During the month of March, I broke my wrist, a surgeon removed my gall bladder, and my old laptop started tripping the electrical breakers in my house. And I still had a better month than the U.S. Figure Skating team.
An exaggeration? Only slightly. The United States had a dismal showing at the 2012 World Figure Skating Championships, winning only one medal. And that silver medal is still baffling ice skating enthusiasts. I’m the last to cry French Judge (a.k.a. wolf for those of you who don’t remember the Canadian Pairs team at the 2002 Olympics), but the good ole U.S. of A. might have been cheated. Meryl Davis and Charlie White, the US ice dance champions and 2011 world champs (the first US skaters to ever win an ice dance gold) skated a difficult program brilliantly but wound up second. Even though their main competition, the Canadian team of Virtue and Moir, skated a lackluster program. Are the Canadians the new Russians?
And that’s the good news. Jeremy Abbott, our Men’s Champion finished 8th--the second lowest score for the top U.S. man since World War II. Combined with Adam Rippon's 13th place, that’s the lowest aggregate finish in history for the top two U.S. men.
The ladies did slightly better. Ashley Wagner, the U.S. champ rallied in her long program to finish fourth, but my ever inconsistent favorite, Alissa Czisny, finished a dismal 22nd. Yikes. On a more positive note, Carolina Kostner won the first ever ladies’ gold for Italy. Carolina has worked hard for this well-deserved honor.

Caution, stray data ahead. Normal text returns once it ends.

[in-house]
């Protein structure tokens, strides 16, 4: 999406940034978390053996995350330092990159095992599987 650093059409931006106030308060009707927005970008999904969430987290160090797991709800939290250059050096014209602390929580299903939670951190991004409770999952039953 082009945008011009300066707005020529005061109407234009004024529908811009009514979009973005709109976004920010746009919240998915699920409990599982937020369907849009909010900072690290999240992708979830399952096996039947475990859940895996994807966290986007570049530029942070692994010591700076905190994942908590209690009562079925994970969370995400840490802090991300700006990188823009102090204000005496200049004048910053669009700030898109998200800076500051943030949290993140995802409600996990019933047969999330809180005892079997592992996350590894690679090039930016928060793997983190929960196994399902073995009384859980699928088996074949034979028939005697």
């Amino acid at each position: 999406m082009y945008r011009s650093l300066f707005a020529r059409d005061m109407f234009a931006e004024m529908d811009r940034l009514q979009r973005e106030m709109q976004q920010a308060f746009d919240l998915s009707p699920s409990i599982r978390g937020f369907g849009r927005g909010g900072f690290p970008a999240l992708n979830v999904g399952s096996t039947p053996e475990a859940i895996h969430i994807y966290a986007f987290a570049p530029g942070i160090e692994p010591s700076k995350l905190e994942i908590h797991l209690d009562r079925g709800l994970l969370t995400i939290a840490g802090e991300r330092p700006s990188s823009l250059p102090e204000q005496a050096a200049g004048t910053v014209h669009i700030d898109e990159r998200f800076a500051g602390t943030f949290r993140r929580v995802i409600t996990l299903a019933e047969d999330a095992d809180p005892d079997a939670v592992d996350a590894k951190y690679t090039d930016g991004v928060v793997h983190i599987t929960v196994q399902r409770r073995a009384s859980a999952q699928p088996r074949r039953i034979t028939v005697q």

And finally, the pairs teams for the U.S. finished 8th and 10th. The red, white, and blue skaters aren’t a threat in the division, but American teams typically do a bit better.
Placements, even without medals are extremely important. Why? Because the finishing order determines how many skaters get to compete for a country in the Olympics and/or the World Championships—nope, countries don’t automatically get to send three skaters. To earn that coveted trio of skaters, a country must have two skaters finish in the top two OR have the top two placements less than 14. To send two skaters, one skater must place in the top 10 (or the top two placements less than 29).
Therefore, Ashley Wagner’s s rally to get 4th keeps two skaters on the women’s team in 2013 and Abbott’s eighth (dismal as it was) keeps a duo of men. Amazingly, the US will send three ice dance teams to the 2013 Worlds. Very important in the year before the Olympics. Throughout history, the trend has been very strong individual skaters for the U.S. (both men and women) and weaker teams (ice dance and pairs). Clearly the trend is reversing.
Do you think the emerging dominance of pairs and ice dance teams over individuals as good trend?